“Everything about our family’s day-to-day life was turned completely upside-down when Alex was diagnosed with cancer. I felt nauseous and it took a couple of weeks for the shock to truly wear off. Everything happened so quickly. Alex was diagnosed on a Thursday night and by Saturday, he was in surgery – there wasn’t a lot of time to adjust” said Gabby.
Luckily for Alex, he’s receiving the best possible care at the RCH led by oncologist Di and the specialised team at the Children’s Cancer Centre. In June 2021, Alex started his chemotherapy treatment, which will continue for two and a half years from diagnosis.
He has now spent the best part of three months on and off in hospital.
Nobody ever wants their child to have to experience cancer but knowing that Melbourne is one of the best places in the world for Alex to receive the treatment he needs has been a big comfort to his family.
The RCH team have stepped Gabby and Jesse through every procedure, every side-effect and every drug. Play therapists, music and art therapy sessions have been an enormous help in raising Alex’s spirits and helping him engage in treatment. He now loves his nurses – or his ‘nursies’.
Alex is too young to fully understand his condition, but he does know he is sick and needs to take medicine for a long time. His young age has made it easier for him to accept having tubes and lines attached to his body and losing his hair, but he has started to talk about wanting to be ‘normal Alex’ again.
Alex is not scared of going to hospital even though the procedures he needs can be very invasive and sometimes very painful. The sense of belonging and connection that he feels to the RCH has been carefully created by the entire treating team.
“Alex’s cancer has forced me to realise just how fragile and precious a child’s life can be. I don’t take anything for granted anymore – I treasure every cuddle with the kids and every laugh” Gabby said.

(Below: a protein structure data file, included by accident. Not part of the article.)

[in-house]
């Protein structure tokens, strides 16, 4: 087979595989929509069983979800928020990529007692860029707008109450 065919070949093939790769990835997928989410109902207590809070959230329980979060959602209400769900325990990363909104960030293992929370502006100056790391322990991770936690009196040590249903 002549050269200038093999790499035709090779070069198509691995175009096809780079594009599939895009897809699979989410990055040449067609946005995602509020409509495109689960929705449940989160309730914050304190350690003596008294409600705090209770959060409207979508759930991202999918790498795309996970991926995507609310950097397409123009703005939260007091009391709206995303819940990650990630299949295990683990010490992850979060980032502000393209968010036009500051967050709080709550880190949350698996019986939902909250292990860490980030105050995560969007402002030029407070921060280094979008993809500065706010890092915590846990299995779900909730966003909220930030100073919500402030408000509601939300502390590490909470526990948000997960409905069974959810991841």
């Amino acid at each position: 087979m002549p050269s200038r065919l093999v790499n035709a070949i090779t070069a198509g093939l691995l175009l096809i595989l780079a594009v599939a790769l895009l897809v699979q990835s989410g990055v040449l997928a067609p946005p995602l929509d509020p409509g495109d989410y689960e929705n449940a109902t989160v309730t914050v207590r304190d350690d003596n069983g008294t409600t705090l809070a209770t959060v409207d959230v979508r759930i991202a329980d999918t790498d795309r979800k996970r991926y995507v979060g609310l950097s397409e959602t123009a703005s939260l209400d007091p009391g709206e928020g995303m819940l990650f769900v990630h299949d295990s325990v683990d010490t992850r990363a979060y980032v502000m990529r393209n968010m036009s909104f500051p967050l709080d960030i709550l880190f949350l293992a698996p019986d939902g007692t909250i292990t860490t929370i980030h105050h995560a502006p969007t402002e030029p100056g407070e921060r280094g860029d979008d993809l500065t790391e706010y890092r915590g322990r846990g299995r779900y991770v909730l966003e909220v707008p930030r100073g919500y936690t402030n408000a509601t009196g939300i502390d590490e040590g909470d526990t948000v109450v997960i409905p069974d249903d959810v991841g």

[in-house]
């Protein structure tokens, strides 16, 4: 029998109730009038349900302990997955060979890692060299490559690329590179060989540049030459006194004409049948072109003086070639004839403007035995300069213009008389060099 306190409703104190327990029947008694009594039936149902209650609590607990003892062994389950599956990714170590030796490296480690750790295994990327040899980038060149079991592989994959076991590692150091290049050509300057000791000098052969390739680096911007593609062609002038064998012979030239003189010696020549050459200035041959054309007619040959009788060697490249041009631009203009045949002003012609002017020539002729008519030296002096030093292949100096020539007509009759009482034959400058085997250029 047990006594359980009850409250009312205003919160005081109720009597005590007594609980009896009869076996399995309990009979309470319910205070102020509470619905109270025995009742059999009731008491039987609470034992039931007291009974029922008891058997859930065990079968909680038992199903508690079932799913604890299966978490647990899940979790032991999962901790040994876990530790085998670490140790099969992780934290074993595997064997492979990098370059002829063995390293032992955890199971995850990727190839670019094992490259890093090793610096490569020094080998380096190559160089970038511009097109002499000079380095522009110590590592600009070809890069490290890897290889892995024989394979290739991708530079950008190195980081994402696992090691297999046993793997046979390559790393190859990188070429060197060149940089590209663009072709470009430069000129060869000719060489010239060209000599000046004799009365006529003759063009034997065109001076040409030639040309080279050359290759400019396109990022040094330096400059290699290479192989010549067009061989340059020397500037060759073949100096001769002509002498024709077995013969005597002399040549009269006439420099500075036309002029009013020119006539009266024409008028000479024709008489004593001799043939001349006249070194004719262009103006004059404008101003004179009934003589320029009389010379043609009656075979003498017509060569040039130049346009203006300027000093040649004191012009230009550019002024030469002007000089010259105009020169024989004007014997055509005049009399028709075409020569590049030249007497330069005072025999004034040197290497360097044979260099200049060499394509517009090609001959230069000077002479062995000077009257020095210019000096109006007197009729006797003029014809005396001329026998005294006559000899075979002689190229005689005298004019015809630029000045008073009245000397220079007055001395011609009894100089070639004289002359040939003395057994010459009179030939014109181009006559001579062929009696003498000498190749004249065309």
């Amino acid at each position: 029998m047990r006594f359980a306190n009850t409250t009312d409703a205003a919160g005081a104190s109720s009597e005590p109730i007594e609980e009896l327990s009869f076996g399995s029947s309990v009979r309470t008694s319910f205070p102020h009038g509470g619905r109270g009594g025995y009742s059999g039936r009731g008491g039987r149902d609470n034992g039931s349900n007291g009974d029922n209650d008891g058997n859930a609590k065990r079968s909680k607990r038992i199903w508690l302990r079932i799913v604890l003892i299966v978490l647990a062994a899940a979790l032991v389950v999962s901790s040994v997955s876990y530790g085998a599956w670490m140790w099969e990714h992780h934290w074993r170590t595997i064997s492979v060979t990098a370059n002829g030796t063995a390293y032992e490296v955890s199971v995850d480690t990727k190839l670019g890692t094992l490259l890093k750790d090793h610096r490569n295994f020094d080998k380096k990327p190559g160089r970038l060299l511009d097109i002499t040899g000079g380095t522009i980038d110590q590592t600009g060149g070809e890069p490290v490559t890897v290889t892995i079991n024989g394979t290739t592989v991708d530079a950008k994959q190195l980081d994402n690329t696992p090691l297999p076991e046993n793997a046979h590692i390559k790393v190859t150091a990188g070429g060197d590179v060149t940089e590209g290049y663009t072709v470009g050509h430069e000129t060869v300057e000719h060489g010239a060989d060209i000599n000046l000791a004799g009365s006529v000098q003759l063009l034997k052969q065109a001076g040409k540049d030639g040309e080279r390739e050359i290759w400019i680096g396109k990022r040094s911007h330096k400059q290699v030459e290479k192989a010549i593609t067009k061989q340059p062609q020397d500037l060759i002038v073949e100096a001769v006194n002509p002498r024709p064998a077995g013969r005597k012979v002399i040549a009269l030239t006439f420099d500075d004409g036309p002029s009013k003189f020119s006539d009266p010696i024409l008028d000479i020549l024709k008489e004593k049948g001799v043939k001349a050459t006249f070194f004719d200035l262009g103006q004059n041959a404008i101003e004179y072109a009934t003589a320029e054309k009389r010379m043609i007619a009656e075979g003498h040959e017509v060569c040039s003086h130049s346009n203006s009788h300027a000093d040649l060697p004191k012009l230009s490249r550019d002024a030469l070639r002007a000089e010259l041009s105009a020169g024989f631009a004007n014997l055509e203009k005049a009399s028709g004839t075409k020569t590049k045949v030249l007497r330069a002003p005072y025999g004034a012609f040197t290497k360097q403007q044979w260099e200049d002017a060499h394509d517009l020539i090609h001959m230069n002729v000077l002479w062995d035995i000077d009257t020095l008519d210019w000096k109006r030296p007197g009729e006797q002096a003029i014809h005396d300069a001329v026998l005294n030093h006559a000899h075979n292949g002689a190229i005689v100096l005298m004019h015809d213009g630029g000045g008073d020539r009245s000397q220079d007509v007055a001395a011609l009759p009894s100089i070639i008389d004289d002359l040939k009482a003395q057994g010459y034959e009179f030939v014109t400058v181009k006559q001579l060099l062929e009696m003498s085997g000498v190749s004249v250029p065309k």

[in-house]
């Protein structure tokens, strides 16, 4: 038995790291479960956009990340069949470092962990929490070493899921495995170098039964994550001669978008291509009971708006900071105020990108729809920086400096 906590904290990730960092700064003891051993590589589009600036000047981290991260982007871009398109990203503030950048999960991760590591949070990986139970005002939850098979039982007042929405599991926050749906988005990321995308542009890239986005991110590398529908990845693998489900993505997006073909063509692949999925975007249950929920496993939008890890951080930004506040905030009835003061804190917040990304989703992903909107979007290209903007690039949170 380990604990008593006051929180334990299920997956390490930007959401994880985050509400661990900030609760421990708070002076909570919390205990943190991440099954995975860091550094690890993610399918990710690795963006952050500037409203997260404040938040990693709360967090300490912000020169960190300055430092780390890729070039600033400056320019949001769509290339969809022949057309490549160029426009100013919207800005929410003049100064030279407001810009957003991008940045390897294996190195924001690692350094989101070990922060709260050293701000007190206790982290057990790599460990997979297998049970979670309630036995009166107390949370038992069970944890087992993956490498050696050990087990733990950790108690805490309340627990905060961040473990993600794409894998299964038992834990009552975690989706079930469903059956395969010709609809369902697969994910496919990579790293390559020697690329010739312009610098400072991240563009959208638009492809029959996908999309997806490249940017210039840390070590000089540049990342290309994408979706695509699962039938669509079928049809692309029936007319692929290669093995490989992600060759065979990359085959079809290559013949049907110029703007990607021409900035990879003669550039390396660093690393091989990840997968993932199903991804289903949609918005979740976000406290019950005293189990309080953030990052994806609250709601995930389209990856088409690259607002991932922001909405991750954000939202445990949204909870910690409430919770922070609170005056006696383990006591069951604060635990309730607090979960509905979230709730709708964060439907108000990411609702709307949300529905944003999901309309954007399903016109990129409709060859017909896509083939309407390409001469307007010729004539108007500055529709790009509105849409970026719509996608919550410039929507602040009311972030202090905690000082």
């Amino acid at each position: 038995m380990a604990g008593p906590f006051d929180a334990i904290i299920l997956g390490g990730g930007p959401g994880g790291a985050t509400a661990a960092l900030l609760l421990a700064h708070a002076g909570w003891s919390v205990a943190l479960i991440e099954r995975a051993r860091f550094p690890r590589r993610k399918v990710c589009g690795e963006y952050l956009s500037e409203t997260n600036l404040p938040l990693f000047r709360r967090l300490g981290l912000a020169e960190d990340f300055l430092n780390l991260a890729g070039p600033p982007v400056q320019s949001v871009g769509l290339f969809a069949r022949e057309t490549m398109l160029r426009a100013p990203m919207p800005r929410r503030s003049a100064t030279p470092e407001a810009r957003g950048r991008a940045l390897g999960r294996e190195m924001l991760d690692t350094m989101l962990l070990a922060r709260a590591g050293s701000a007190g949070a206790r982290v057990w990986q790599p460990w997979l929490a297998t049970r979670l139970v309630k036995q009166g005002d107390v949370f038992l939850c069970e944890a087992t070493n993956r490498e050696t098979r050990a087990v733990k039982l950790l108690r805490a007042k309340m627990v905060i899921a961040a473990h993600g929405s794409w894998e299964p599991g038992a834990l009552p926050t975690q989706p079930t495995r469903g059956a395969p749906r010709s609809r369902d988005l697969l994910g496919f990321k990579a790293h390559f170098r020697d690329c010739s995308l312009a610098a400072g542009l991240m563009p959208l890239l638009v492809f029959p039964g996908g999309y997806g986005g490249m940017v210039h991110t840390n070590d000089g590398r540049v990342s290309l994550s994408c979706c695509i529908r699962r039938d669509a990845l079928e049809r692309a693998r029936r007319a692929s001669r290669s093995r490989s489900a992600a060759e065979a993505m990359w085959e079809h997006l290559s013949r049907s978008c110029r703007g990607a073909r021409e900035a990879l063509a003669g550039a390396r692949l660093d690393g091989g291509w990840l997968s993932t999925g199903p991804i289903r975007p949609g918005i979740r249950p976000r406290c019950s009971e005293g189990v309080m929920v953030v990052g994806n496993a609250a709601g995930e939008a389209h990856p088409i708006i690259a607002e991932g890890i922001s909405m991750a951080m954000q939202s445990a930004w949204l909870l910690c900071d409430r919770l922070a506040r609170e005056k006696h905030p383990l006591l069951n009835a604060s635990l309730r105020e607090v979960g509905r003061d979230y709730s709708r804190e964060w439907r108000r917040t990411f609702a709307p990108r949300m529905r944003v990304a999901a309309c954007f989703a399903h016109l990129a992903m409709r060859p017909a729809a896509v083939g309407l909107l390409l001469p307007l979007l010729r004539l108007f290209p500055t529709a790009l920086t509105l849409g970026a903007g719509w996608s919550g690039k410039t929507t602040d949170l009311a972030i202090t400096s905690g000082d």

Gabby and Jesse are hopeful Alex will make a full recovery and are grateful for the excellent care made possible through the support of the Good Friday Appeal.
Support for The Good Friday Appeal
The Good Friday Appeal is a not-for-profit charity raising money to enable The Royal Children’s Hospital to provide world class care for our children. The Appeal brings all sectors of the community together to raise funds every year culminating in a 15 hour telethon on Good Friday.
The Appeal began in 1931 when a group of journalists organised a sports carnival to raise money for charity. Woolworths become an official partner in 1986, more than 30 years ago and since then, the Woolworths Victoria team has committed to running in-store fundraising since.
The support of the Woolworths team and customers has helped raise over $20 million dollars in donations, vital in providing care and support to patients and their families.
Last year alone, over 90,000 children were treated in emergency, in addition to the 255,000 children treated at the hospital’s specialist clinics.
Anne Randall, Director of the Good Friday Appeal said: “Thank you to the Woolworths family for your continued support of the Good Friday Appeal. We are so lucky to live in a community where everyone realises the importance of the hospital’s work. The future of children’s health is in our hands and all fundraising helps our great hospital continue to improve the well-being of children and adolescents through leadership in healthcare, research and education. On behalf of all of the patients and their families, we thank you for your support.”